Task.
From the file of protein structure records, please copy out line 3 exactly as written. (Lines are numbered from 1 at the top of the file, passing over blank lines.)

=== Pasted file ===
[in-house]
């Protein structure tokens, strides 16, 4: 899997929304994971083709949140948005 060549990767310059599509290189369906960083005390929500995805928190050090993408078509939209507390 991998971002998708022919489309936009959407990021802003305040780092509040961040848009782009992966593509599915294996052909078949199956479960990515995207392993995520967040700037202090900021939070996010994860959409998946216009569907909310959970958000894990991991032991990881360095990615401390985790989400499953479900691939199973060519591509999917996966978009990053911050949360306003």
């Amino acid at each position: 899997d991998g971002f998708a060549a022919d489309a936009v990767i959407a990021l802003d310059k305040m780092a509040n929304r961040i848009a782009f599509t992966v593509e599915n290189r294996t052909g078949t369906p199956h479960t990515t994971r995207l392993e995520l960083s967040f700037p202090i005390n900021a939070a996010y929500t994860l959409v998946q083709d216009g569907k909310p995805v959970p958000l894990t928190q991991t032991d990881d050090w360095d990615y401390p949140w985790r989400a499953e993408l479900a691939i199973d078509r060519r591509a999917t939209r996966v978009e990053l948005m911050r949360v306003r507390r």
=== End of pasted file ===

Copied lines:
């Amino acid at each position: 899997d991998g971002f998708a060549a022919d489309a936009v990767i959407a990021l802003d310059k305040m780092a509040n929304r961040i848009a782009f599509t992966v593509e599915n290189r294996t052909g078949t369906p199956h479960t990515t994971r995207l392993e995520l960083s967040f700037p202090i005390n900021a939070a996010y929500t994860l959409v998946q083709d216009g569907k909310p995805v959970p958000l894990t928190q991991t032991d990881d050090w360095d990615y401390p949140w985790r989400a499953e993408l479900a691939i199973d078509r060519r591509a999917t939209r996966v978009e990053l948005m911050r949360v306003r507390r």